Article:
Much has been made of the Trump campaign overwhelmingly winning America’s rural counties ravaged by opioid abuse, the narrative being that economic hardship begat drug addiction which in turn led lost souls into the arms of an American Mussolini.
Inconvenient truths intrude, however.
Not all of these small towns are doing badly economically, and some are thriving, having rebounded remarkably since the Great Recession. Nor did the drug abuse begin with a wayward scrip meant to soothe back pain.
One illuminating example can be found in Jack Healy’s New York Times article about the Winemiller farming family in Ohio’s Clermont County, which boasts a low 4.1% unemployment rate, who have already lost two of three adult children to heroin overdoses, with the third one battling to beat the same poison. The younger members of the clan began using alcohol and narcotics when they were teens, years before an Obama Presidency or the sharp financial downturn of 2008, eventually graduating to the drug that would undo their home.
The paterfamilias, who has suffered greatly, voted Republican in the recent Presidential election. “My view on Donald Trump, he’s what this country needed years ago: someone that’s hard-core,” he tells the Times. The woebegone man wants someone to arrest reality, to force sense on a chaotic situation, to slap handcuffs on these strange demons.
But the problem starts with our own demons, and we’re not going to be able to bluster and batter them out of existence. We have to go deeper inside and further back to get to the root of the problem. To figure things out, we need to look in the mirror rather than to a monster.
The Winemillers live on the eastern edge of Clermont County, about an hour east of Cincinnati, where a suburban quilt of bedroom towns, office parks and small industry thins into woods and farmland, mostly for corn and soybeans. Apple orchards and pumpkin farms — now closed for the season — are tucked among clusters of small churches, small businesses and even smaller ranch-style brick houses. Every so often, the roads wind past the gates of a big new mansion or high-end subdivision being built in the woods.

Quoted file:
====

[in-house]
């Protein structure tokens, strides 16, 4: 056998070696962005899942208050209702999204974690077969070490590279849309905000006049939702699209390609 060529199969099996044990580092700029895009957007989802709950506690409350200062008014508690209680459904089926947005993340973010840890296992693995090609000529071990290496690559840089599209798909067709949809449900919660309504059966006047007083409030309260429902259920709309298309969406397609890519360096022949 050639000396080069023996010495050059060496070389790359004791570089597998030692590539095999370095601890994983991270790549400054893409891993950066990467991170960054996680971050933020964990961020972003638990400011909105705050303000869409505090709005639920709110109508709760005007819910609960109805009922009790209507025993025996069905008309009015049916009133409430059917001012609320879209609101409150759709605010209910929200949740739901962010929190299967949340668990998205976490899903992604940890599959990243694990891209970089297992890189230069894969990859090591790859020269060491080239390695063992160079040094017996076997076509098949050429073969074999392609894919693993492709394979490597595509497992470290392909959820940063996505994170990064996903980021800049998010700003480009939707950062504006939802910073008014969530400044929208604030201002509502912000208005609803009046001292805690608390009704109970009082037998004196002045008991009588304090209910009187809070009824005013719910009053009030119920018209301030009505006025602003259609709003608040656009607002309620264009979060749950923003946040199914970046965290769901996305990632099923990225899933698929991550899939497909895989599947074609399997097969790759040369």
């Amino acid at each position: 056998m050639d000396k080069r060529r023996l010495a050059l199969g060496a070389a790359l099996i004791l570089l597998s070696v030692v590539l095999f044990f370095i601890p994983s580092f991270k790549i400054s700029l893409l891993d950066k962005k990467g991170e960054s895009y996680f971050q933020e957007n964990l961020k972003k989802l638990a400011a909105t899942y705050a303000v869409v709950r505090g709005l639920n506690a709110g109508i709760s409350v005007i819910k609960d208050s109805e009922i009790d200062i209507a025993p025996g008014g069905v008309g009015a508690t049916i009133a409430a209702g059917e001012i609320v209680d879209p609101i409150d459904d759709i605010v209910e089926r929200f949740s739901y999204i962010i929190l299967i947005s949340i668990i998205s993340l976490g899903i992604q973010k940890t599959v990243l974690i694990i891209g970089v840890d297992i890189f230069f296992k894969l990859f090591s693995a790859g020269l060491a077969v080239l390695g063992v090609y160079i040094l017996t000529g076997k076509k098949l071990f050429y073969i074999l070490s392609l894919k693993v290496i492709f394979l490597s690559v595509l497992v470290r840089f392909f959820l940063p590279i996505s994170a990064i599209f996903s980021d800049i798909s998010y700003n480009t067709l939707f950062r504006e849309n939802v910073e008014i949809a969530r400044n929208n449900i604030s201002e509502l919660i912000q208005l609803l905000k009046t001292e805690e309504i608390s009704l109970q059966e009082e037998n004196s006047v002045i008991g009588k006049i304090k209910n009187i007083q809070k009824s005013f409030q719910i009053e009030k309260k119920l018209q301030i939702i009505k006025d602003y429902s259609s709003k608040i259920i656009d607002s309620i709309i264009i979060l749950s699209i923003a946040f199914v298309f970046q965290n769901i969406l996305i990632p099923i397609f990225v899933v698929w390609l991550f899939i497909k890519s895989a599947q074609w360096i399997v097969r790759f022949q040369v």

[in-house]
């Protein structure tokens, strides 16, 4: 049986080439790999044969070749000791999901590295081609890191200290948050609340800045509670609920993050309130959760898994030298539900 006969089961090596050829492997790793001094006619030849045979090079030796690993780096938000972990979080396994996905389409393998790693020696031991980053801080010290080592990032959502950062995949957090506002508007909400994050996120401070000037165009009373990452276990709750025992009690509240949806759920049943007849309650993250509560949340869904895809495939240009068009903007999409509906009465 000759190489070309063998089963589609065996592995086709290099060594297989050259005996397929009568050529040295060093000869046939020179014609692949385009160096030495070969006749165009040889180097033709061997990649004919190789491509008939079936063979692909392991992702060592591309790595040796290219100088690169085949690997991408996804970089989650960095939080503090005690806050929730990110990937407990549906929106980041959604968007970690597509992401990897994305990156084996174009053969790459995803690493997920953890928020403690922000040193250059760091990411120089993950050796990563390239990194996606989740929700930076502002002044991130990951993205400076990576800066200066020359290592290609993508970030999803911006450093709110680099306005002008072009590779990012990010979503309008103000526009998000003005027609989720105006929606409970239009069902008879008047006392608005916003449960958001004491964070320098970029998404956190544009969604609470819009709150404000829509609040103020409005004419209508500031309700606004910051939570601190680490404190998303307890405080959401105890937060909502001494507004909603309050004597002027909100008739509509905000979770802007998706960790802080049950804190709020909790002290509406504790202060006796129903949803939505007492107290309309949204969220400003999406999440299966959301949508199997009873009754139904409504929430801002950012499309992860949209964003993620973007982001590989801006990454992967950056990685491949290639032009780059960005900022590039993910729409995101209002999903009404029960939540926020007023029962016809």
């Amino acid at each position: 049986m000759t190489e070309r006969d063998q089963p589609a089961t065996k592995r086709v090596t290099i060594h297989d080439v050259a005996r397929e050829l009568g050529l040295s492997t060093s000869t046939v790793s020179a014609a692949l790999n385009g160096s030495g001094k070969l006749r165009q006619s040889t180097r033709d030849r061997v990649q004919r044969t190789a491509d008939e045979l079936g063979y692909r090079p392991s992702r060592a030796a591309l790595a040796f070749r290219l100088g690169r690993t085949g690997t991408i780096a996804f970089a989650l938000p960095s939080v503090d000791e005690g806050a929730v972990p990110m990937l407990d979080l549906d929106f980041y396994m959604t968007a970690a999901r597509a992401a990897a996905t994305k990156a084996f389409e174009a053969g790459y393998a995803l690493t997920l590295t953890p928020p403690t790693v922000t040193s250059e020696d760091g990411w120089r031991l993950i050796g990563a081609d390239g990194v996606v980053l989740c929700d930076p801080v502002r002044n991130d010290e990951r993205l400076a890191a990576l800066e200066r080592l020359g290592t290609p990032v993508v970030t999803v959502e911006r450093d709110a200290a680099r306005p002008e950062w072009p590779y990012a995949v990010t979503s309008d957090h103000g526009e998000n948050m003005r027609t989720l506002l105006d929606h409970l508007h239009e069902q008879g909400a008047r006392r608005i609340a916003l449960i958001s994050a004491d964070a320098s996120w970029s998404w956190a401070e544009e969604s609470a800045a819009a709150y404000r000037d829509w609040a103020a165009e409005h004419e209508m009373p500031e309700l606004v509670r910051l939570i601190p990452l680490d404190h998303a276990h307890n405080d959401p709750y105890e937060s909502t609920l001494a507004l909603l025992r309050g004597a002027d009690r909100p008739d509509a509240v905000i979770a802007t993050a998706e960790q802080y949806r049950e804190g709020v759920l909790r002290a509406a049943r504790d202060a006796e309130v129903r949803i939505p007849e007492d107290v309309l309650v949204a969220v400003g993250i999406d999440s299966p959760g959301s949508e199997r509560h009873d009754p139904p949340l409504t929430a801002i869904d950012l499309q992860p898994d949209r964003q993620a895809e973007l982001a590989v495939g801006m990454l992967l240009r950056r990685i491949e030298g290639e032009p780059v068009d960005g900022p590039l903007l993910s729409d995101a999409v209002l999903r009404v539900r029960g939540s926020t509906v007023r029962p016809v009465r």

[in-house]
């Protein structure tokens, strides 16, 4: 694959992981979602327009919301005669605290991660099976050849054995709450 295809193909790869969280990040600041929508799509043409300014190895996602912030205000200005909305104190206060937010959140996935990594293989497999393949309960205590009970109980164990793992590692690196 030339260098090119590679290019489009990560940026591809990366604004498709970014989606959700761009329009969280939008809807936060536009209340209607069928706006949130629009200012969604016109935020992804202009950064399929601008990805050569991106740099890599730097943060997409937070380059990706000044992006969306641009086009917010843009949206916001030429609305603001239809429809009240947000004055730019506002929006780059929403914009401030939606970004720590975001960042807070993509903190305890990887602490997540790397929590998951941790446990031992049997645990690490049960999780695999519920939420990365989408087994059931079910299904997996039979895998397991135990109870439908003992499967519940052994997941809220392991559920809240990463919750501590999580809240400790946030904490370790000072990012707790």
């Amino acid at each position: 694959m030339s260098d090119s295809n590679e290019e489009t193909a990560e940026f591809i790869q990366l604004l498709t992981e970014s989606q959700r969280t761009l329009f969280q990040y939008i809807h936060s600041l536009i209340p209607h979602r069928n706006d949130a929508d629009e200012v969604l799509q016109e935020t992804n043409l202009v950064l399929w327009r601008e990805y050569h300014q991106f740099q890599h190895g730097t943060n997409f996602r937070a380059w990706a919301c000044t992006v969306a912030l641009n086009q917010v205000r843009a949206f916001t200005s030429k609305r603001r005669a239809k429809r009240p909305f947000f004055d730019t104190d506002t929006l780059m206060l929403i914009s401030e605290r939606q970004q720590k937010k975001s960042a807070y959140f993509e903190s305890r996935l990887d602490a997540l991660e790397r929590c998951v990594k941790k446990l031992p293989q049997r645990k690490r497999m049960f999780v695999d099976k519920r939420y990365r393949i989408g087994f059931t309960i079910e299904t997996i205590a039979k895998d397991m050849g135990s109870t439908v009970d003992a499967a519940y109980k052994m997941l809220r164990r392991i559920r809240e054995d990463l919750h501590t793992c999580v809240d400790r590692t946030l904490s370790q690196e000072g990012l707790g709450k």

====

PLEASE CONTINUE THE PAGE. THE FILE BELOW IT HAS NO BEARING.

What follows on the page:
Jobs have returned to the area since the recession, and manufacturing businesses are popping up along the freeway that circles Cincinnati. The county’s unemployment rate is only 4.1 percent, and every morning, the city-bound lanes of skinny country roads are packed with people heading to work.
But the economic resilience has done little to insulate the area from a cascade of cheap heroin and synthetic opiates like fentanyl and carfentanil, an elephant tranquilizer, which have sent overdose rates soaring across much of the country, but especially in rural areas like this one.
Drug overdoses here have nearly tripled since 1999, and the state as a whole has been ravaged. In Ohio, 2,106 people died of opioid overdoses in 2014, more than in any other state, according to an analysis of the most recent federal data by the Kaiser Family Foundation.
In rural Wayne Township, where the Winemillers and about 4,900 other people live, the local fire department answered 18 overdose calls last year. Firefighters answered three in one week this winter, and said the spikes and lulls in their overdose calls gave them a feel for when particularly noxious batches of drugs were brought out to the countryside from Cincinnati or Dayton.
They get overdose calls for people living inside the Edenton Rural School, a shuttered brick schoolhouse where officers have cleared away signs of meth production and found the flotsam of drug use on the floors.
“I don’t think we’re winning the battle,” said David Moulden, the fire chief. “It gives you a hopelessness.”•